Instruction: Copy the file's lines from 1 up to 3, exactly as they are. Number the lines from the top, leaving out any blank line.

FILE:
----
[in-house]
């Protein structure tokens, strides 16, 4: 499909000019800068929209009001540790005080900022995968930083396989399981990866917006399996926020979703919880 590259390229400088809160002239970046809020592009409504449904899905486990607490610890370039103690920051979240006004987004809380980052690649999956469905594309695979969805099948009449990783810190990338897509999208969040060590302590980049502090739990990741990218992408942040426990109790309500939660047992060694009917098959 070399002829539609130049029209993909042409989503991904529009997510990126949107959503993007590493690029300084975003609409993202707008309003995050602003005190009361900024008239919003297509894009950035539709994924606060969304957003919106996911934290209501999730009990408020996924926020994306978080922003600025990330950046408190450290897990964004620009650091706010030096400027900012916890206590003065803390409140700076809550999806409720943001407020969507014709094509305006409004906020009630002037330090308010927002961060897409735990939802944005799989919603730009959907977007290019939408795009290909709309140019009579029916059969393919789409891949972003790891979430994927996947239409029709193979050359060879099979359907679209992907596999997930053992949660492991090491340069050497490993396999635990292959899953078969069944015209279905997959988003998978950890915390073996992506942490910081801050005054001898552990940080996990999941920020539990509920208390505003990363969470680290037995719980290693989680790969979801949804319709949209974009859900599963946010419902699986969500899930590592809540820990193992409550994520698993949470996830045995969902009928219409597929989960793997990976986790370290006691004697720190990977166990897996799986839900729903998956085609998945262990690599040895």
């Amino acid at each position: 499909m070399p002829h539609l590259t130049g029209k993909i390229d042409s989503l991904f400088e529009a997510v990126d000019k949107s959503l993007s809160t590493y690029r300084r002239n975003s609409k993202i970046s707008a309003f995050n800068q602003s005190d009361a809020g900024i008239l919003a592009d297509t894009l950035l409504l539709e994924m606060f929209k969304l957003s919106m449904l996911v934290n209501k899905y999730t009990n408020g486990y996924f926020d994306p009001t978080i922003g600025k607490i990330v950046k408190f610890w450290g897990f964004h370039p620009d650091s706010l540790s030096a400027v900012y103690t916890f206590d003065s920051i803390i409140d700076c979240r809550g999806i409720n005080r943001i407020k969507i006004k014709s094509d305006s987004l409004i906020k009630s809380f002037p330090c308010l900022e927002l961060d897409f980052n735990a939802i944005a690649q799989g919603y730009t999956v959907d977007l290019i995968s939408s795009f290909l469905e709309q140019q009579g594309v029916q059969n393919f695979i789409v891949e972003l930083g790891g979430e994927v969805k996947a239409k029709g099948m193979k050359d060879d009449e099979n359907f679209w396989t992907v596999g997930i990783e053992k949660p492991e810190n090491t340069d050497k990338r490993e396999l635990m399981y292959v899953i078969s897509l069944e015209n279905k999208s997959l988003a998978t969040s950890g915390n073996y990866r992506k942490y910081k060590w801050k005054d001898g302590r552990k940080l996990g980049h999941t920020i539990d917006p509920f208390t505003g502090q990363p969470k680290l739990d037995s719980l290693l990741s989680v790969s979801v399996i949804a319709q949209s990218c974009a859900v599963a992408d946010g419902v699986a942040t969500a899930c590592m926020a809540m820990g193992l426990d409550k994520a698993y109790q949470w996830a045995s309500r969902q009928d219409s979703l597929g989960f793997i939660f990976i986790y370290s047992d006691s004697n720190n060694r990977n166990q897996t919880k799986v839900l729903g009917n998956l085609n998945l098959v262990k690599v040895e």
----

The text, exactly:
[in-house]
């Protein structure tokens, strides 16, 4: 499909000019800068929209009001540790005080900022995968930083396989399981990866917006399996926020979703919880 590259390229400088809160002239970046809020592009409504449904899905486990607490610890370039103690920051979240006004987004809380980052690649999956469905594309695979969805099948009449990783810190990338897509999208969040060590302590980049502090739990990741990218992408942040426990109790309500939660047992060694009917098959 070399002829539609130049029209993909042409989503991904529009997510990126949107959503993007590493690029300084975003609409993202707008309003995050602003005190009361900024008239919003297509894009950035539709994924606060969304957003919106996911934290209501999730009990408020996924926020994306978080922003600025990330950046408190450290897990964004620009650091706010030096400027900012916890206590003065803390409140700076809550999806409720943001407020969507014709094509305006409004906020009630002037330090308010927002961060897409735990939802944005799989919603730009959907977007290019939408795009290909709309140019009579029916059969393919789409891949972003790891979430994927996947239409029709193979050359060879099979359907679209992907596999997930053992949660492991090491340069050497490993396999635990292959899953078969069944015209279905997959988003998978950890915390073996992506942490910081801050005054001898552990940080996990999941920020539990509920208390505003990363969470680290037995719980290693989680790969979801949804319709949209974009859900599963946010419902699986969500899930590592809540820990193992409550994520698993949470996830045995969902009928219409597929989960793997990976986790370290006691004697720190990977166990897996799986839900729903998956085609998945262990690599040895």
């Amino acid at each position: 499909m070399p002829h539609l590259t130049g029209k993909i390229d042409s989503l991904f400088e529009a997510v990126d000019k949107s959503l993007s809160t590493y690029r300084r002239n975003s609409k993202i970046s707008a309003f995050n800068q602003s005190d009361a809020g900024i008239l919003a592009d297509t894009l950035l409504l539709e994924m606060f929209k969304l957003s919106m449904l996911v934290n209501k899905y999730t009990n408020g486990y996924f926020d994306p009001t978080i922003g600025k607490i990330v950046k408190f610890w450290g897990f964004h370039p620009d650091s706010l540790s030096a400027v900012y103690t916890f206590d003065s920051i803390i409140d700076c979240r809550g999806i409720n005080r943001i407020k969507i006004k014709s094509d305006s987004l409004i906020k009630s809380f002037p330090c308010l900022e927002l961060d897409f980052n735990a939802i944005a690649q799989g919603y730009t999956v959907d977007l290019i995968s939408s795009f290909l469905e709309q140019q009579g594309v029916q059969n393919f695979i789409v891949e972003l930083g790891g979430e994927v969805k996947a239409k029709g099948m193979k050359d060879d009449e099979n359907f679209w396989t992907v596999g997930i990783e053992k949660p492991e810190n090491t340069d050497k990338r490993e396999l635990m399981y292959v899953i078969s897509l069944e015209n279905k999208s997959l988003a998978t969040s950890g915390n073996y990866r992506k942490y910081k060590w801050k005054d001898g302590r552990k940080l996990g980049h999941t920020i539990d917006p509920f208390t505003g502090q990363p969470k680290l739990d037995s719980l290693l990741s989680v790969s979801v399996i949804a319709q949209s990218c974009a859900v599963a992408d946010g419902v699986a942040t969500a899930c590592m926020a809540m820990g193992l426990d409550k994520a698993y109790q949470w996830a045995s309500r969902q009928d219409s979703l597929g989960f793997i939660f990976i986790y370290s047992d006691s004697n720190n060694r990977n166990q897996t919880k799986v839900l729903g009917n998956l085609n998945l098959v262990k690599v040895e």